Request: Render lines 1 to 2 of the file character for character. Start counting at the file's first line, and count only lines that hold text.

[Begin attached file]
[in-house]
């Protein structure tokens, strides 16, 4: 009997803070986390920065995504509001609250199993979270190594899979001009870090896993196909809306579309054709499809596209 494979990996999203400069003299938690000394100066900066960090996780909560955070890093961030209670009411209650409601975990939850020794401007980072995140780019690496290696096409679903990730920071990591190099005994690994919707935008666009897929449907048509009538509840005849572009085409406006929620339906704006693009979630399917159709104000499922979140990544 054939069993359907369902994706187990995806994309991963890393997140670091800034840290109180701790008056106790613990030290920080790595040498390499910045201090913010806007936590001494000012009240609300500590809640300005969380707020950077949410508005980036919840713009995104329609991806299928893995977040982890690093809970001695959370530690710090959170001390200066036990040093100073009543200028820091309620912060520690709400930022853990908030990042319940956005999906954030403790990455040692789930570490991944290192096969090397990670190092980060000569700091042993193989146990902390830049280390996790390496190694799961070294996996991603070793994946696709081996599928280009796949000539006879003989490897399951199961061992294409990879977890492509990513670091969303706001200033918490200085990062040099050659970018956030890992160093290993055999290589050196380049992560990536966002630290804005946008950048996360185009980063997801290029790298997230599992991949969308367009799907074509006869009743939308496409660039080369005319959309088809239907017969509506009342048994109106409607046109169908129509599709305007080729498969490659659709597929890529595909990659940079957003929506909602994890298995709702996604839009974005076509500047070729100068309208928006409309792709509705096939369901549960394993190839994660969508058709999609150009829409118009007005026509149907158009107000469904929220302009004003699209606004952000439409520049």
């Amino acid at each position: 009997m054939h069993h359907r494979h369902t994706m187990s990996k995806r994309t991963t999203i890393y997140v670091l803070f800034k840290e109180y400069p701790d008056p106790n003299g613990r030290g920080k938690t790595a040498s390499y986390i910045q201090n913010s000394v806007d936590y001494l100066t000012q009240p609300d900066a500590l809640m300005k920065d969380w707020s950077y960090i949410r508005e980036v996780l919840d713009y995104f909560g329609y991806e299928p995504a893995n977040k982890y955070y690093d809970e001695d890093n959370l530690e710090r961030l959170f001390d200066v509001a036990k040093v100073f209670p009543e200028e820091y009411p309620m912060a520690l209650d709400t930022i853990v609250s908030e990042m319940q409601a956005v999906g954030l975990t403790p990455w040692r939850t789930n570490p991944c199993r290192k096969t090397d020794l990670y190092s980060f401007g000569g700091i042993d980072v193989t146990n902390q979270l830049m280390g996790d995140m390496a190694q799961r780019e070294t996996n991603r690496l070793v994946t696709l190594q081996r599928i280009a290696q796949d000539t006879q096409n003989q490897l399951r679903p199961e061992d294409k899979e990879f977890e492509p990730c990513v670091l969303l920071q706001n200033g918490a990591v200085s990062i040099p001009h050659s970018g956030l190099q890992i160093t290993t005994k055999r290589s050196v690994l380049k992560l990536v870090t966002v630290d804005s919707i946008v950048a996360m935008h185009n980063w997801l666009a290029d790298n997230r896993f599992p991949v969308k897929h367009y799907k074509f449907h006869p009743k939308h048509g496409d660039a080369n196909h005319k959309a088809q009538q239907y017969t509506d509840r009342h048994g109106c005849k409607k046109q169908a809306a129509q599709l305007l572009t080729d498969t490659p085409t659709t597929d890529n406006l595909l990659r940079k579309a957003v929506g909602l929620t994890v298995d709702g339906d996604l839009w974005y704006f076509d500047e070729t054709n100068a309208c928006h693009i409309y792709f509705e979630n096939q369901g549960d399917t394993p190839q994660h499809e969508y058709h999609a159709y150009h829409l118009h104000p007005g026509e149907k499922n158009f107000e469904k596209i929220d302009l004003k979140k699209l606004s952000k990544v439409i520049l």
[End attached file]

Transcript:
[in-house]
């Protein structure tokens, strides 16, 4: 009997803070986390920065995504509001609250199993979270190594899979001009870090896993196909809306579309054709499809596209 494979990996999203400069003299938690000394100066900066960090996780909560955070890093961030209670009411209650409601975990939850020794401007980072995140780019690496290696096409679903990730920071990591190099005994690994919707935008666009897929449907048509009538509840005849572009085409406006929620339906704006693009979630399917159709104000499922979140990544 054939069993359907369902994706187990995806994309991963890393997140670091800034840290109180701790008056106790613990030290920080790595040498390499910045201090913010806007936590001494000012009240609300500590809640300005969380707020950077949410508005980036919840713009995104329609991806299928893995977040982890690093809970001695959370530690710090959170001390200066036990040093100073009543200028820091309620912060520690709400930022853990908030990042319940956005999906954030403790990455040692789930570490991944290192096969090397990670190092980060000569700091042993193989146990902390830049280390996790390496190694799961070294996996991603070793994946696709081996599928280009796949000539006879003989490897399951199961061992294409990879977890492509990513670091969303706001200033918490200085990062040099050659970018956030890992160093290993055999290589050196380049992560990536966002630290804005946008950048996360185009980063997801290029790298997230599992991949969308367009799907074509006869009743939308496409660039080369005319959309088809239907017969509506009342048994109106409607046109169908129509599709305007080729498969490659659709597929890529595909990659940079957003929506909602994890298995709702996604839009974005076509500047070729100068309208928006409309792709509705096939369901549960394993190839994660969508058709999609150009829409118009007005026509149907158009107000469904929220302009004003699209606004952000439409520049």